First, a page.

Authorities in the Ukrainian capital of Kyiv announced a 35-hour curfew beginning Tuesday evening as the city braces for the most intense Russian assault yet, with the mayor warning that “a difficult and dangerous moment” is looming.
“It is prohibited to move around the city without special permission, except to go to bomb shelters,” Kyiv Mayor Vitali Klitschko said Tuesday, noting the curfew will begin at 8 pm local time and remain in effect until Thursday morning.
“The capital is the heart of Ukraine, and it will be defended,” the mayor added. “Kyiv, which is currently the symbol and forward operating base of Europe’s freedom and security, will not be given up.”
Klitschko’s remarks came after Ukrainian officials blamed Russian artillery fire and missile strikes for a series of deadly explosions in residential areas of Kyiv early Tuesday. Ukrainian President Volodymyr Zelenskyy said that Russian strikes hit four multi-story buildings in the capital, killing dozens of people.
The Russian attacks came as the leaders of three European Union countries—Poland, the Czech Republic, and Slovenia—traveled to Kyiv by train to meet with Zelenskyy in a show of support as his country’s military and volunteers attempt to rebuff Russia’s advances toward the capital.
Half of Kyiv’s population, which was roughly 3 million before the start of Russia’s full-scale invasion, is believed to have fled the city in recent days. Overall, according to the United Nations, 3 million people have left Ukraine since February 24 to escape Russia’s assault, which has had a devastating impact on civilians.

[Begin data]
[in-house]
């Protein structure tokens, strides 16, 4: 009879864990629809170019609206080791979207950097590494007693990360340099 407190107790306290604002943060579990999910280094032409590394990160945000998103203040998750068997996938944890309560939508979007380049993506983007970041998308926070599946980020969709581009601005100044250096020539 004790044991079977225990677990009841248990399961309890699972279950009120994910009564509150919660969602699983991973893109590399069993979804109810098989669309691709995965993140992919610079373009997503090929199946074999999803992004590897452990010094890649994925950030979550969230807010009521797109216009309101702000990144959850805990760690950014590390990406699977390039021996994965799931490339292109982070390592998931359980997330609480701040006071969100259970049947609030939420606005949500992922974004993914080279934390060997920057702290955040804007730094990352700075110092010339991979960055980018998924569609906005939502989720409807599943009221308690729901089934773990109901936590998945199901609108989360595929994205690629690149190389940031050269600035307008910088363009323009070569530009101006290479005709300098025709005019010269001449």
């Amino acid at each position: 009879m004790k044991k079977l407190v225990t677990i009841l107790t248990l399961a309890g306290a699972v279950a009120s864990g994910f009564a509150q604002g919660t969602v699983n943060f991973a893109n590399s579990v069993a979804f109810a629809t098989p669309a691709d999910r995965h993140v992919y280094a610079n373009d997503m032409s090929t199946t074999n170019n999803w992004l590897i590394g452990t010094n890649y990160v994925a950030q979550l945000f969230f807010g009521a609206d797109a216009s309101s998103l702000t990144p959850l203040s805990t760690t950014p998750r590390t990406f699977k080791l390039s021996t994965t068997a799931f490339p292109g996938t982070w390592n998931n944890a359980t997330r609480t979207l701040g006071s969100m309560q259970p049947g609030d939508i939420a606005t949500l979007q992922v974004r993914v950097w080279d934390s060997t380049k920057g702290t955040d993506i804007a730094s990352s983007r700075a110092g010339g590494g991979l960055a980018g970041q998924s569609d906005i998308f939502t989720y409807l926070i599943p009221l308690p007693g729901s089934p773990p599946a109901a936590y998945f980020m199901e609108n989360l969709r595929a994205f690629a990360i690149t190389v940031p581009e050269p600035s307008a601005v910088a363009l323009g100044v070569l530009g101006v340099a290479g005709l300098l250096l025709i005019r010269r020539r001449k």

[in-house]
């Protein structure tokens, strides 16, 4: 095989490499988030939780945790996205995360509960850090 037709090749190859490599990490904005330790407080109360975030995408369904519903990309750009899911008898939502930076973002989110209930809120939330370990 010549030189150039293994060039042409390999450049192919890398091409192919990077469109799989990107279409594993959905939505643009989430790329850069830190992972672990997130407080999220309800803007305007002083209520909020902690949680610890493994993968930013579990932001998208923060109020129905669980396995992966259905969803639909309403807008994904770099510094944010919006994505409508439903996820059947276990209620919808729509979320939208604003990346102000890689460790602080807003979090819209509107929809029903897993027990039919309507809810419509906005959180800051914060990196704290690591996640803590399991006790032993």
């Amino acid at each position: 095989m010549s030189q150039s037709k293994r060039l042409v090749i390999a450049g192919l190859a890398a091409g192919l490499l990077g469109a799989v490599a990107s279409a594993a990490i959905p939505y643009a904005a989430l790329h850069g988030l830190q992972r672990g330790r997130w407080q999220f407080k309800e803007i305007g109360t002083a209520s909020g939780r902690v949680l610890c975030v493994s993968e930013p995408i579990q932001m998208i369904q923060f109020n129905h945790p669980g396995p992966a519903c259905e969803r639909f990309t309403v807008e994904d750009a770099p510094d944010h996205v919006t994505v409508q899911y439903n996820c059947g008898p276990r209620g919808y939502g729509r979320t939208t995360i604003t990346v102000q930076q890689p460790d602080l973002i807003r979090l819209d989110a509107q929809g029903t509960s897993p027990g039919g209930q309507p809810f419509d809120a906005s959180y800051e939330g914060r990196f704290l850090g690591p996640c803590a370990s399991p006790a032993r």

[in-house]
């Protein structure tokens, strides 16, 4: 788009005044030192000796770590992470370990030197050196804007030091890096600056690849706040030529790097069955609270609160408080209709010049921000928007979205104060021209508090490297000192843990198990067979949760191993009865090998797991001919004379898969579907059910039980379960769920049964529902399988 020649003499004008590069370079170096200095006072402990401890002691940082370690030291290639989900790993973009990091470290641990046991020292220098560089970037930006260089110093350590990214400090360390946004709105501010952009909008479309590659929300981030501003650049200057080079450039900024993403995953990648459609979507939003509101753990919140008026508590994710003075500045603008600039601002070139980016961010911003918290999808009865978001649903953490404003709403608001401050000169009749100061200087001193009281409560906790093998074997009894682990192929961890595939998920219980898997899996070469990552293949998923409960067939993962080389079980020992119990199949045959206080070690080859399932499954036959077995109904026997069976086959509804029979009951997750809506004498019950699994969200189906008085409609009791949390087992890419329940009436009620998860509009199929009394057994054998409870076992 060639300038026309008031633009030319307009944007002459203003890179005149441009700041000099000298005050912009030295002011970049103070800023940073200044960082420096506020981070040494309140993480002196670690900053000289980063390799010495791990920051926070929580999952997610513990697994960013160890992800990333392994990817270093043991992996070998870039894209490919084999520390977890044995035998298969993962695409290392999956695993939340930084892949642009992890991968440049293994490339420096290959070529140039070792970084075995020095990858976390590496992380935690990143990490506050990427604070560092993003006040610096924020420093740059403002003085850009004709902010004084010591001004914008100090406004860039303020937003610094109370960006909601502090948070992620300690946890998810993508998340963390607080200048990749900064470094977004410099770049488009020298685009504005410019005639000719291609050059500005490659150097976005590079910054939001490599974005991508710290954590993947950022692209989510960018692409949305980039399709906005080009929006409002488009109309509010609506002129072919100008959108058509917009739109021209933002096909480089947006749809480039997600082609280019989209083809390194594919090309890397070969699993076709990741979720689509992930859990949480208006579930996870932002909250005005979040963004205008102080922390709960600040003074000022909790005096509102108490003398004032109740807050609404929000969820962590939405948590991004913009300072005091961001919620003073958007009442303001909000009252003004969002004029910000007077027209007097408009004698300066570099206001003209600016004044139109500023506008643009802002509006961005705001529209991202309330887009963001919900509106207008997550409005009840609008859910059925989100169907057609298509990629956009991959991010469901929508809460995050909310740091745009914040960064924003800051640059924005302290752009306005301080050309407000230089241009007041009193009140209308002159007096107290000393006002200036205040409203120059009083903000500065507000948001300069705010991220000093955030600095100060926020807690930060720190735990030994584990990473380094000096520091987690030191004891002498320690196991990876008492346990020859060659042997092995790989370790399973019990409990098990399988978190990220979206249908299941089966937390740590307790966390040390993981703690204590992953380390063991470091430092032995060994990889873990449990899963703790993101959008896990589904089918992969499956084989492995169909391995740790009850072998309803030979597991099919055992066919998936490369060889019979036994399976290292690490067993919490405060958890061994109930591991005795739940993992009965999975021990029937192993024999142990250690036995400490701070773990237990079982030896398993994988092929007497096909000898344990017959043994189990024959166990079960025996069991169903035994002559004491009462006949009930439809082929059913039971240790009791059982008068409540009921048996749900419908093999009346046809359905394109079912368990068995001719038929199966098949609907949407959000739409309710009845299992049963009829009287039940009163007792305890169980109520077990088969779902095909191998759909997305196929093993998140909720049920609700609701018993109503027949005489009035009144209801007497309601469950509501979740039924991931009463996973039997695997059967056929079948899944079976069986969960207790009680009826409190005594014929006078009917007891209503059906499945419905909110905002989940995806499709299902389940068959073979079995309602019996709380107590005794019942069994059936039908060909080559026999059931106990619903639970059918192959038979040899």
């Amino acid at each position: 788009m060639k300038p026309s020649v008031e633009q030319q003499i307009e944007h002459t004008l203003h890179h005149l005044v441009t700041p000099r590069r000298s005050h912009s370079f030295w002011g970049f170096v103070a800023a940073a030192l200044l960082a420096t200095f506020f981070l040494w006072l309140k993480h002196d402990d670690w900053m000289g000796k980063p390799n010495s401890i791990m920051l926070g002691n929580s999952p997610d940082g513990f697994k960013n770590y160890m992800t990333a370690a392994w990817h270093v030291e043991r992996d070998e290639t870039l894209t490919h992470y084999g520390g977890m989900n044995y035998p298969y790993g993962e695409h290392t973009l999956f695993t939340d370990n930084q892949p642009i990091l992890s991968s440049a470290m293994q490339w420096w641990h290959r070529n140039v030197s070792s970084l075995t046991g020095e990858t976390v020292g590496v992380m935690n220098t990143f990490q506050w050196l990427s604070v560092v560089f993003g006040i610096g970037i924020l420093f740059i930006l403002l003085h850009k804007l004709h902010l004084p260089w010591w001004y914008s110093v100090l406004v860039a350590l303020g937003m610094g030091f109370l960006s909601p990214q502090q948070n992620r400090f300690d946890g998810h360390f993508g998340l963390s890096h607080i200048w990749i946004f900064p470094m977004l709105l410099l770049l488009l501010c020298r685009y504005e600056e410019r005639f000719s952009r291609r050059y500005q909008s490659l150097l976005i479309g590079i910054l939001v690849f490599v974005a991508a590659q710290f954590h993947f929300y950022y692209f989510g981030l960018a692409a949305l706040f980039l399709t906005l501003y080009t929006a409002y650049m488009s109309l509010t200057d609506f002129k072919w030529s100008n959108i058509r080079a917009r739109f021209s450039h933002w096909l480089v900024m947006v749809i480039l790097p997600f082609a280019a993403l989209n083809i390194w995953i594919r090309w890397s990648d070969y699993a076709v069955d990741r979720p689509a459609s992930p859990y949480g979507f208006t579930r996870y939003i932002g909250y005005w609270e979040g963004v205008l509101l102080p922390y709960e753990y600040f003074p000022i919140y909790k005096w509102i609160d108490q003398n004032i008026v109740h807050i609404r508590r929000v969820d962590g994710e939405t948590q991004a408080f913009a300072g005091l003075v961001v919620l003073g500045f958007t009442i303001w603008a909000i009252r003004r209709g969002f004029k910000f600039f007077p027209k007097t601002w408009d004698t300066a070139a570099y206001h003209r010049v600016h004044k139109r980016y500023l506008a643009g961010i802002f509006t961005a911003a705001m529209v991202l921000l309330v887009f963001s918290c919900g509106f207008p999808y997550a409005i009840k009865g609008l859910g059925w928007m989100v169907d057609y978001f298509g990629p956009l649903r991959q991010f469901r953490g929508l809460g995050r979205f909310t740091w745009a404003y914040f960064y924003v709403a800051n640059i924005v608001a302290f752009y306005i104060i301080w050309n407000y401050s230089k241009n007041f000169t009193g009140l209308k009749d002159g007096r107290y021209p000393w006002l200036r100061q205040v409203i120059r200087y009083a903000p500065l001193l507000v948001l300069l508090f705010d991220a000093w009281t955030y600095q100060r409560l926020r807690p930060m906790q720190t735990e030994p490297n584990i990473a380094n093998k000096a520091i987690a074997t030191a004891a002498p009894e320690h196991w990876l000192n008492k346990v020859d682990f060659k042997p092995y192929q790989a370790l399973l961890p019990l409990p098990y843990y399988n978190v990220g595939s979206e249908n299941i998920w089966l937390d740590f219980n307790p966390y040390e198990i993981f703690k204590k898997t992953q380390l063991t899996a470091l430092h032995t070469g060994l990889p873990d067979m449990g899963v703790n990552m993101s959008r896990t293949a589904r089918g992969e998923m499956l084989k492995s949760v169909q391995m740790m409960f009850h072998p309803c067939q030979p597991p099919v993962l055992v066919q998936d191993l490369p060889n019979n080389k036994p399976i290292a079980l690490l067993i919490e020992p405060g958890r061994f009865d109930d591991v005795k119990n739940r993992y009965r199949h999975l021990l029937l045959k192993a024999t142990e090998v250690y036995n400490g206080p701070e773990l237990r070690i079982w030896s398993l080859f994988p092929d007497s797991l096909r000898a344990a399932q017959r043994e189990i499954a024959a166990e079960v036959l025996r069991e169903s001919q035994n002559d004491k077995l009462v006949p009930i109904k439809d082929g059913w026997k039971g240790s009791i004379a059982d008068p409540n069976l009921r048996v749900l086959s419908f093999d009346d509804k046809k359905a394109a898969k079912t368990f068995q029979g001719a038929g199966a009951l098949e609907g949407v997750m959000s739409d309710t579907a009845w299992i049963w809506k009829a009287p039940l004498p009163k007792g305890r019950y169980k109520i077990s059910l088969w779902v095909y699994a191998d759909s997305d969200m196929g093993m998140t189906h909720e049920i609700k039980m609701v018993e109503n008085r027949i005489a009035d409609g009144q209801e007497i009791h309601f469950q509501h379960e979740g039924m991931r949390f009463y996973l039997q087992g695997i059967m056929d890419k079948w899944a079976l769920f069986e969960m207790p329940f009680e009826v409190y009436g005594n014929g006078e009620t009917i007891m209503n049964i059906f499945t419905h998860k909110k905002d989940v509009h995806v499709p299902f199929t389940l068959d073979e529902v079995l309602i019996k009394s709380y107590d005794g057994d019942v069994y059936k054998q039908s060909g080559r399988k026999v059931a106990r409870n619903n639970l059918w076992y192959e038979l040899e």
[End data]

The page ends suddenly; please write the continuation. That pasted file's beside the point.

We are at the scene of another attack in Kyiv last night/morning. Again, a residential building was targeted. @BILD pic.twitter.com/oxODbHW8Dh— Paul Ronzheimer (@ronzheimer) March 15, 2022
Russia’s intensifying bombardment of Kyiv came as the latest round of diplomatic talks between Ukrainian and Russian delegations kicked off Tuesday, with the two sides expected to continue discussing a possible ceasefire agreement.
Oleksiy Arestovich, an adviser to the Ukrainian president’s chief of staff, predicted late Monday that “no later than in May, early May, we should have a peace agreement, maybe much earlier, we will see.”
“We are at a fork in the road now: there will either be a peace deal struck very quickly, within a week or two, with troop withdrawal and everything, or there will be an attempt to scrape together some, say, Syrians for a round two and, when we grind them too, an agreement by mid-April or late April,” Arestovich said, referring to reports that Moscow is recruiting Syrians to fight in Ukraine.
In a live address to other European leaders on Tuesday, Zelenskyy said that “we can still stop the Russian war machine.”
“We can still stop the killing of people,” he added. “And it will be easier to do it together.”
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